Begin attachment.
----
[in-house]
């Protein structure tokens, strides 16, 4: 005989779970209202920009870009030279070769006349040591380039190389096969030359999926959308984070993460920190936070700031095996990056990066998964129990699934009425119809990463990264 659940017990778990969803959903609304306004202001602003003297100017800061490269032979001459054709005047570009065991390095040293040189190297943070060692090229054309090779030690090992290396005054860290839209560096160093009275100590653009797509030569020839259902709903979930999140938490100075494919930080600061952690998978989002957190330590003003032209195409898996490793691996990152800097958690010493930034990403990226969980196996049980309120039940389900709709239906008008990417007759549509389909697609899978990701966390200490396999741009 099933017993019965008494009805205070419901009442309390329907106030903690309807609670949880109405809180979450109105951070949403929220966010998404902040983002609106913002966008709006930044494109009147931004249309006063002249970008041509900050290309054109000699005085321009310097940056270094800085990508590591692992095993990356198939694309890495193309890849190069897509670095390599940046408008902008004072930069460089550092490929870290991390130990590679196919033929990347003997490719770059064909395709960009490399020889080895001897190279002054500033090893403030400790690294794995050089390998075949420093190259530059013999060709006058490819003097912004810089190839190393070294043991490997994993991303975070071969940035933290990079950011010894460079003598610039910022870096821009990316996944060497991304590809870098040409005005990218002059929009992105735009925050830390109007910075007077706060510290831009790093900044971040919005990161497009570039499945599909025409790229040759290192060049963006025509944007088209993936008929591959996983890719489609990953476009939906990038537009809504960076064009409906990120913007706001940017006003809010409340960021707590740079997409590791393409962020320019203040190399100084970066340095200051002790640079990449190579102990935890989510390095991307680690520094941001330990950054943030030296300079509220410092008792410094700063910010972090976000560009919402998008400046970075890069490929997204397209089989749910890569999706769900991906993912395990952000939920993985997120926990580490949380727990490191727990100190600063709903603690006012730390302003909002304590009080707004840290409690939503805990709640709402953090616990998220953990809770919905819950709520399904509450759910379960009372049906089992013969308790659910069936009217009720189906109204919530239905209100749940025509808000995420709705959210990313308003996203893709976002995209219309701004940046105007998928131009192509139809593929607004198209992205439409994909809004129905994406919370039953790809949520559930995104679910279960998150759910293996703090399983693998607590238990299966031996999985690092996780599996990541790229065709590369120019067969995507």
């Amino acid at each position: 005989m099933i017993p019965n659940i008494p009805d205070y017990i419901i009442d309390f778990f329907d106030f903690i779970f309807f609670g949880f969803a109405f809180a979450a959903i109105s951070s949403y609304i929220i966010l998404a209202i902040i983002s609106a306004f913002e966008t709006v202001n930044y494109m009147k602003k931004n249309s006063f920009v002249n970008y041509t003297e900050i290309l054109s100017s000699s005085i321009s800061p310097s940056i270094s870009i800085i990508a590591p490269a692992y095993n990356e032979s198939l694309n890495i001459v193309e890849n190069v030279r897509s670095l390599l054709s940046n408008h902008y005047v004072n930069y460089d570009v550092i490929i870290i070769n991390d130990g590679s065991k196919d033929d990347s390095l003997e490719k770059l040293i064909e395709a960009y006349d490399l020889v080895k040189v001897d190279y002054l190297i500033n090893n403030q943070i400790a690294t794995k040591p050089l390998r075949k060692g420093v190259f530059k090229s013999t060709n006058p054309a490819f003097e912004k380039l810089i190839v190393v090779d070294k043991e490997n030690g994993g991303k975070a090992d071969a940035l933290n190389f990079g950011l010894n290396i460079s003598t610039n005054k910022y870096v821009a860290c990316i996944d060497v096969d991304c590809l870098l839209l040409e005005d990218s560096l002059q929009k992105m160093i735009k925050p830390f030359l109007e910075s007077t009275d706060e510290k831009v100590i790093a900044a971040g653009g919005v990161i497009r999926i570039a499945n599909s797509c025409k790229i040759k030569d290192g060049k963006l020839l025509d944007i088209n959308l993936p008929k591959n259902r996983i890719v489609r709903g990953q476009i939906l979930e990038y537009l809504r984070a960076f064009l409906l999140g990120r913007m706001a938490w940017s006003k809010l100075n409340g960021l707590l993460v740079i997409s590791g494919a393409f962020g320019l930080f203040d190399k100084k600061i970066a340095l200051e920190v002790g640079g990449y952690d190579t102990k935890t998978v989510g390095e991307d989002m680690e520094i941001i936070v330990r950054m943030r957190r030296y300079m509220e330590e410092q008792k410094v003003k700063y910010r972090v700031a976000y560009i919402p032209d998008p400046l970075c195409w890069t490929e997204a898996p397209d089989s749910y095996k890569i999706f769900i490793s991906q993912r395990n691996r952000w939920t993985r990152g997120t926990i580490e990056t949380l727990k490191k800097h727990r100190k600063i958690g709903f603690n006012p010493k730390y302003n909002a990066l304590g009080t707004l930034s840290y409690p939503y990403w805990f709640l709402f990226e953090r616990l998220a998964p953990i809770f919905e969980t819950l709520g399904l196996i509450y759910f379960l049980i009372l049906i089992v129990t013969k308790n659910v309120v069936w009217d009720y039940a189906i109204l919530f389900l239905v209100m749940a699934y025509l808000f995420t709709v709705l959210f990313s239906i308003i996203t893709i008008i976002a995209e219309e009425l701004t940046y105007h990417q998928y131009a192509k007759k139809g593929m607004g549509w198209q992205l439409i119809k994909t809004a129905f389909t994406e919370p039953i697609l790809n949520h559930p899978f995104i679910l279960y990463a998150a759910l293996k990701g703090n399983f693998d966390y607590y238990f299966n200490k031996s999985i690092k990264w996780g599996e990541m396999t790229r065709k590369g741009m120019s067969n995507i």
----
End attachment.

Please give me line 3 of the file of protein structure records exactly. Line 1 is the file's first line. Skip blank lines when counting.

């Amino acid at each position: 005989m099933i017993p019965n659940i008494p009805d205070y017990i419901i009442d309390f778990f329907d106030f903690i779970f309807f609670g949880f969803a109405f809180a979450a959903i109105s951070s949403y609304i929220i966010l998404a209202i902040i983002s609106a306004f913002e966008t709006v202001n930044y494109m009147k602003k931004n249309s006063f920009v002249n970008y041509t003297e900050i290309l054109s100017s000699s005085i321009s800061p310097s940056i270094s870009i800085i990508a590591p490269a692992y095993n990356e032979s198939l694309n890495i001459v193309e890849n190069v030279r897509s670095l390599l054709s940046n408008h902008y005047v004072n930069y460089d570009v550092i490929i870290i070769n991390d130990g590679s065991k196919d033929d990347s390095l003997e490719k770059l040293i064909e395709a960009y006349d490399l020889v080895k040189v001897d190279y002054l190297i500033n090893n403030q943070i400790a690294t794995k040591p050089l390998r075949k060692g420093v190259f530059k090229s013999t060709n006058p054309a490819f003097e912004k380039l810089i190839v190393v090779d070294k043991e490997n030690g994993g991303k975070a090992d071969a940035l933290n190389f990079g950011l010894n290396i460079s003598t610039n005054k910022y870096v821009a860290c990316i996944d060497v096969d991304c590809l870098l839209l040409e005005d990218s560096l002059q929009k992105m160093i735009k925050p830390f030359l109007e910075s007077t009275d706060e510290k831009v100590i790093a900044a971040g653009g919005v990161i497009r999926i570039a499945n599909s797509c025409k790229i040759k030569d290192g060049k963006l020839l025509d944007i088209n959308l993936p008929k591959n259902r996983i890719v489609r709903g990953q476009i939906l979930e990038y537009l809504r984070a960076f064009l409906l999140g990120r913007m706001a938490w940017s006003k809010l100075n409340g960021l707590l993460v740079i997409s590791g494919a393409f962020g320019l930080f203040d190399k100084k600061i970066a340095l200051e920190v002790g640079g990449y952690d190579t102990k935890t998978v989510g390095e991307d989002m680690e520094i941001i936070v330990r950054m943030r957190r030296y300079m509220e330590e410092q008792k410094v003003k700063y910010r972090v700031a976000y560009i919402p032209d998008p400046l970075c195409w890069t490929e997204a898996p397209d089989s749910y095996k890569i999706f769900i490793s991906q993912r395990n691996r952000w939920t993985r990152g997120t926990i580490e990056t949380l727990k490191k800097h727990r100190k600063i958690g709903f603690n006012p010493k730390y302003n909002a990066l304590g009080t707004l930034s840290y409690p939503y990403w805990f709640l709402f990226e953090r616990l998220a998964p953990i809770f919905e969980t819950l709520g399904l196996i509450y759910f379960l049980i009372l049906i089992v129990t013969k308790n659910v309120v069936w009217d009720y039940a189906i109204l919530f389900l239905v209100m749940a699934y025509l808000f995420t709709v709705l959210f990313s239906i308003i996203t893709i008008i976002a995209e219309e009425l701004t940046y105007h990417q998928y131009a192509k007759k139809g593929m607004g549509w198209q992205l439409i119809k994909t809004a129905f389909t994406e919370p039953i697609l790809n949520h559930p899978f995104i679910l279960y990463a998150a759910l293996k990701g703090n399983f693998d966390y607590y238990f299966n200490k031996s999985i690092k990264w996780g599996e990541m396999t790229r065709k590369g741009m120019s067969n995507i």